Hampton "Skip" Auld does not mince words when he talks about the struggles of Anne Arundel County's library system the past few years. "We were devastated," the library director says. "We were on the ropes. " Years of government cuts during an economic downturn took its toll on the libraries. There was less money to buy new books, audio books and DVDs. Magazine subscriptions were canceled. Sunday hours were cut. Employees had no raises. During those years, Auld spearheaded a cheery but relentless campaign on the library's behalf.
NEWS
By John E. McIntyre and The Baltimore Sun | June 7, 2012
Bit of a kerfuffle in the book division of the Land of Pleasant Living over the decision by the Harford County Public Library not to stock the popular novel Fifty Shades of Grey . Today The Sun publishes a letter by Mary Hastler, the library director, defending her decision, and it looks disingenuous. No librarian wishes to be accused of censorship, and Ms. Hastler takes umbrage at the accusation. She merely "decision to not purchase 'Fifty Shades of Grey' ... after careful review and research following our materials selection process.
EXPLORE
May 22, 2012
Restoring Sunday hours at three branches of the Harford County Public Library is a good thing. The three branches that are most likely to be reopening are Abingdon, Bel Air and one in the Route 40 corridor, according to Mary Hastler, the library director, in comments she made at last Thursday's meeting of the library board. Opening those branches makes the most sense. Abingdon and Bel Air are busy and serve the county's population center and one in the Route 40 corridor would be more convenient for those in the eastern part of Harford County.
EXPLORE
February 25, 2012
A Letter from Mary Hastler, Director, Harford County Public Library: Recently Penguin Group publishing stopped offering new eBooks and digital audiobooks to public libraries and ended its relationship with the digital library distributor, Overdrive. From the website paidcontent.org "With this move, Random House becomes the only big-six publisher to allow unrestricted access to its eBooks in libraries-though it will raise prices beginning in March. " Harford County Public Library customers are savvy readers and demand for books in eBook format has increased dramatically over the past year.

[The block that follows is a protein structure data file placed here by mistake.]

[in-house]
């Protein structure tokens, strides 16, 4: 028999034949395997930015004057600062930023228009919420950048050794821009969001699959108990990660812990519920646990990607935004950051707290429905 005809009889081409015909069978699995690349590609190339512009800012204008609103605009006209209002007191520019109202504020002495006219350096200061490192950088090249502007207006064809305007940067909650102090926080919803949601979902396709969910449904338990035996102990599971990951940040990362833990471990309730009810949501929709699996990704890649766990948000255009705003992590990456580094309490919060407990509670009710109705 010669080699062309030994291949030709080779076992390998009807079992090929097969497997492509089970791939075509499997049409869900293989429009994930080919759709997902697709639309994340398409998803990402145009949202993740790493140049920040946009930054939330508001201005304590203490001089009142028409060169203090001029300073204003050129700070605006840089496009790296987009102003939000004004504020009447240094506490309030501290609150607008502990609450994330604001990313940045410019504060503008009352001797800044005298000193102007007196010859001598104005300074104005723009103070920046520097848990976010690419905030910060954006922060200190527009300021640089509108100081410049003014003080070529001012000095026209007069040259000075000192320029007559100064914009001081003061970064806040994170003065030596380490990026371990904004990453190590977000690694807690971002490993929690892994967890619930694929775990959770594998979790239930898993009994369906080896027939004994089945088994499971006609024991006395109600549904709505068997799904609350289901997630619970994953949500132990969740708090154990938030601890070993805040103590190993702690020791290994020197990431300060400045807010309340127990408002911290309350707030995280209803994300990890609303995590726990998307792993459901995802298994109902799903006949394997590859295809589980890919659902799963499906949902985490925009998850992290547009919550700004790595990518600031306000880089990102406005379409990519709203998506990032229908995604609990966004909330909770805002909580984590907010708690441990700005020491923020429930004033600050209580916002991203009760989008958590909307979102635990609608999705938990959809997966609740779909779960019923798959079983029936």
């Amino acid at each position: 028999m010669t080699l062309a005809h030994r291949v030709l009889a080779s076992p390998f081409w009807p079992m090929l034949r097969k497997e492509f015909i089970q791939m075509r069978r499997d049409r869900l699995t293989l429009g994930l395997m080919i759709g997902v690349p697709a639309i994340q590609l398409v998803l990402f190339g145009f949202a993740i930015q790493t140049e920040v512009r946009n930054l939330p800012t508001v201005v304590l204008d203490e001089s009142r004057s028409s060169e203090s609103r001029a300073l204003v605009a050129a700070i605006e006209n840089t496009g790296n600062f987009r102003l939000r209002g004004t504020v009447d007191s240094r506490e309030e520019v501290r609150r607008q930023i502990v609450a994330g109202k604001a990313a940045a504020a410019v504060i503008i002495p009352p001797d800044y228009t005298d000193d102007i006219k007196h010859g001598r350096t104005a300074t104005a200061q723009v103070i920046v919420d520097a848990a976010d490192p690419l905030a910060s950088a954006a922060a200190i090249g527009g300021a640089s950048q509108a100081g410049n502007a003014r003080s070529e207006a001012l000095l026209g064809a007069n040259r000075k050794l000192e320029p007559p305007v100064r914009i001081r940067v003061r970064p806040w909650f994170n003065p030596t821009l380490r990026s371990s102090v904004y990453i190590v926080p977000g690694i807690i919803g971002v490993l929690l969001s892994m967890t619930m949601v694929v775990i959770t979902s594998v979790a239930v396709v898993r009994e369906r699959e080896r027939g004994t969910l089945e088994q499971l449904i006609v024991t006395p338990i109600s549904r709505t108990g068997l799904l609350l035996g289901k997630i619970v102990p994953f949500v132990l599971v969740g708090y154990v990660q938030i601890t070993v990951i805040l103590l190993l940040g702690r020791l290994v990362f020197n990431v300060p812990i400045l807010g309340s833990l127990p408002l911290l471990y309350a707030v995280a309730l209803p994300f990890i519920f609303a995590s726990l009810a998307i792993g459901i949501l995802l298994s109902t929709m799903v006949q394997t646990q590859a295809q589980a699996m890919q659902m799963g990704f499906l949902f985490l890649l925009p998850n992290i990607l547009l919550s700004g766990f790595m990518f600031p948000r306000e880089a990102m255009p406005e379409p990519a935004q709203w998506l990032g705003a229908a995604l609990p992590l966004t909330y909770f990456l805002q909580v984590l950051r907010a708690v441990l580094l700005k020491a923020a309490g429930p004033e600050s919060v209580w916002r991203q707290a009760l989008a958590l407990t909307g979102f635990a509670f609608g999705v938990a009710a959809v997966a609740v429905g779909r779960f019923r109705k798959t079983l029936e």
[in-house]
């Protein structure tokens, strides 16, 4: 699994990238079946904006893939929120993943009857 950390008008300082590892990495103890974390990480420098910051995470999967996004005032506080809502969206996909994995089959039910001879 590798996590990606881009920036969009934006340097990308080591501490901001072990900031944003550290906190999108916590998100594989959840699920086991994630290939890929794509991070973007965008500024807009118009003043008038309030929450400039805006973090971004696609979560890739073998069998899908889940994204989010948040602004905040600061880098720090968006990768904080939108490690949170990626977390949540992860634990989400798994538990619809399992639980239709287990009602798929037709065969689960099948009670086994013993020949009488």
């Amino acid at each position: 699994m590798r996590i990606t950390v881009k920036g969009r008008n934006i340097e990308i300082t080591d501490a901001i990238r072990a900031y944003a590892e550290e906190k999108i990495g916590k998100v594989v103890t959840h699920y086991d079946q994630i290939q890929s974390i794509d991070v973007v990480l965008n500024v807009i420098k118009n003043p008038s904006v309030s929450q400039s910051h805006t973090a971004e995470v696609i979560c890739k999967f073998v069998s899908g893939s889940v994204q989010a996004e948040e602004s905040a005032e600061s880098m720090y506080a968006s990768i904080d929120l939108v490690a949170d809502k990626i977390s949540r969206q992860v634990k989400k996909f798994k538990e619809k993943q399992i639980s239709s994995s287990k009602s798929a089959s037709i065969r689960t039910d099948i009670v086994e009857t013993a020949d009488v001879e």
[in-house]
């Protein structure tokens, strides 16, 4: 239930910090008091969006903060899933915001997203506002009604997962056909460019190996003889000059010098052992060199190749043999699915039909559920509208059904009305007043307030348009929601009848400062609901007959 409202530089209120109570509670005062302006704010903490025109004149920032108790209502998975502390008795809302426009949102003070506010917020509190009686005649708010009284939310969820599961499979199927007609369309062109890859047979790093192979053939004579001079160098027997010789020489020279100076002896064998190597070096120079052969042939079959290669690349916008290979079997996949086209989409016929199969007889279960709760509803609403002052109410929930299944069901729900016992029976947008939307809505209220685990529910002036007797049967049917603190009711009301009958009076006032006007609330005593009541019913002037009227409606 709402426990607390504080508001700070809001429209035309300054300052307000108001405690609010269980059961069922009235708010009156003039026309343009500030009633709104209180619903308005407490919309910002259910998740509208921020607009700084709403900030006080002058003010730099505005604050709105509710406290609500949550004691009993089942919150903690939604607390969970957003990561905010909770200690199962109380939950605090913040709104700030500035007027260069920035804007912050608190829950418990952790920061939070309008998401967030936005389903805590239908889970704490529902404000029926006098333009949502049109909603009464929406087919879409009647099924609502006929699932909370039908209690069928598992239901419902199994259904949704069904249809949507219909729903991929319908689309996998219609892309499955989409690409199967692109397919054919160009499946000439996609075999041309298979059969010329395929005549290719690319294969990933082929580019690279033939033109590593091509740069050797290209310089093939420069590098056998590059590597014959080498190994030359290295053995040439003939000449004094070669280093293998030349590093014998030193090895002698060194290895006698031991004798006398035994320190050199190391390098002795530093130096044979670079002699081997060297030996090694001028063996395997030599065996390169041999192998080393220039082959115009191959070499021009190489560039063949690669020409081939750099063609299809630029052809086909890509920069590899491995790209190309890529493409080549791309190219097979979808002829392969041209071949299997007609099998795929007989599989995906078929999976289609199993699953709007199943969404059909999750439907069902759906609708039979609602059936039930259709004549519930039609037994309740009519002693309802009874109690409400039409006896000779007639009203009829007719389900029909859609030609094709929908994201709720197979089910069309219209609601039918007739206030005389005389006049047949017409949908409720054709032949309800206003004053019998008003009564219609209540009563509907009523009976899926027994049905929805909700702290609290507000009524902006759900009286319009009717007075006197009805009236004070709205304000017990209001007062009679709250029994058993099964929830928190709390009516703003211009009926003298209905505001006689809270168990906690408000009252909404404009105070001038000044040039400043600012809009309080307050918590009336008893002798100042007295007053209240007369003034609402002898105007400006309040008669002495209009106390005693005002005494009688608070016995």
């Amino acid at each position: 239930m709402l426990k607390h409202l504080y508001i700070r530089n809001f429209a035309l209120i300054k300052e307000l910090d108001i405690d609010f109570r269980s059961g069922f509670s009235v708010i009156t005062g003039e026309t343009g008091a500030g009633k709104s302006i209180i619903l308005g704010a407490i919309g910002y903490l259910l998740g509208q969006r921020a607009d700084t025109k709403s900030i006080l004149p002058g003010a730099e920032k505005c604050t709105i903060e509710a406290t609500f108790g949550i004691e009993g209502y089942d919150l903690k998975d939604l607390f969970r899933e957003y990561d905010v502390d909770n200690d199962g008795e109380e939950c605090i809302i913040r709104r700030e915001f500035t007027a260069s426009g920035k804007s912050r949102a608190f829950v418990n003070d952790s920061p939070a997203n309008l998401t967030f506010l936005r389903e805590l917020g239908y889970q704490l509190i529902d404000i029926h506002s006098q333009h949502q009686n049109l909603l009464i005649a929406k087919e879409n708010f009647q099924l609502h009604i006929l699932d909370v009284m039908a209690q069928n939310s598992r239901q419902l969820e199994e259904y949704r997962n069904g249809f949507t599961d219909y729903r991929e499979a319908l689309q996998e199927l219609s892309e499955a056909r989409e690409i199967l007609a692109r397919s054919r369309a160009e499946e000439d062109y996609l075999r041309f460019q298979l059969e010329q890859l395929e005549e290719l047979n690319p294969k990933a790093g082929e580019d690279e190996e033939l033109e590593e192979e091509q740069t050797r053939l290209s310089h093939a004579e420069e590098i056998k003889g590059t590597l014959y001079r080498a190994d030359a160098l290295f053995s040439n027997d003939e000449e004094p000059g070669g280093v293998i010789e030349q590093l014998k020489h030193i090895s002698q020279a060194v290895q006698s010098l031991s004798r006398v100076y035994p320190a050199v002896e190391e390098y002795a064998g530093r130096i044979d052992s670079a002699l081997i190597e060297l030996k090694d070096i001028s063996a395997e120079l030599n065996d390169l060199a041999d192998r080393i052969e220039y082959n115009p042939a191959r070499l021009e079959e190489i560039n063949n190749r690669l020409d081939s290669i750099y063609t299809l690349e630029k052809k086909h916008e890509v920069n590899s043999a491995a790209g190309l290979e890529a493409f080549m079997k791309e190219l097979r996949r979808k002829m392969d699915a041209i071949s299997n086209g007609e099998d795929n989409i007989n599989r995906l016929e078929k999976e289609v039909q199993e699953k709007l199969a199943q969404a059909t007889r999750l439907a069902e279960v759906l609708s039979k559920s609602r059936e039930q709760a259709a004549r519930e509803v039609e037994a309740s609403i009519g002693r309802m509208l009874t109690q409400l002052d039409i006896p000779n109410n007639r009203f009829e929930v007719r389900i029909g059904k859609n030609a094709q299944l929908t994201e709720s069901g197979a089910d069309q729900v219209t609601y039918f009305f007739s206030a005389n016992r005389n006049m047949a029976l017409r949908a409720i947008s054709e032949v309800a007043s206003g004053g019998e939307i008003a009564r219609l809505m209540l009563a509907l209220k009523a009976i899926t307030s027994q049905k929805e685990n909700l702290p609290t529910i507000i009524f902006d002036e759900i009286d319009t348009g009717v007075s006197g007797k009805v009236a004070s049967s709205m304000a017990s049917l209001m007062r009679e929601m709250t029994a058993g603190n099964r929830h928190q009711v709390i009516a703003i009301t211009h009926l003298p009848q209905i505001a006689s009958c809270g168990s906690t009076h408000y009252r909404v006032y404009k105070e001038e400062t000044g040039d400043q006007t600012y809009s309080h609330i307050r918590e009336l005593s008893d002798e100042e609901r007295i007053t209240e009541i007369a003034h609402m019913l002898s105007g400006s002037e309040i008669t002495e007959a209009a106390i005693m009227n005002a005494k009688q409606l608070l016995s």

NEWS
By Allison Klein and Allison Klein,SUN STAFF | November 24, 2001
Enoch Pratt Free Library Director Carla D. Hayden is one of two finalists for the presidency of the American Library Association, the country's oldest and largest library organization, which is based in Chicago, her hometown. Hayden was asked by the ALA to run for the 2003-2004 presidency, which comes with a budget of between $50,000 and $100,000. While she would not receive a salary or need to step down from her post in Baltimore (which pays about $104,200 a year), the position demands some travel.
NEWS
By Maria Blackburn and Maria Blackburn,SUN STAFF | March 23, 2001
A bill in the House of Delegates designed to expand the pool of people who serve on Carroll County Public Library's board of trustees has been withdrawn. The Carroll delegation's bill, which would have allowed Carroll commissioners to appoint members to the voluntary board from "other sources" without the recommendation of the standing library board, had been opposed by the library board and the library director. "We have reached an understanding with the Library Board of Trustees and believe the issues can be resolved without legislation," Del. Nancy R. Stocksdale, a Republican, wrote in a letter this week withdrawing the measure.
NEWS
By Mary Gail Hare and Mary Gail Hare,mary.gail.hare@baltsun.com | June 20, 2009
As Harford County Library nears a circulation record, deep budget cuts have forced administrators to lay off staff, reduce purchases of new materials and limit hours. Audra L. Caplan, library director, spent Friday delivering layoff notices to several of her staff and trying to find a way to keep all 11 branches open. Caplan would not say how many employees she had to let go, but they were in addition to the 34 dismissals that County Executive David R. Craig announced Thursday. The library already had frozen 20 vacant positions.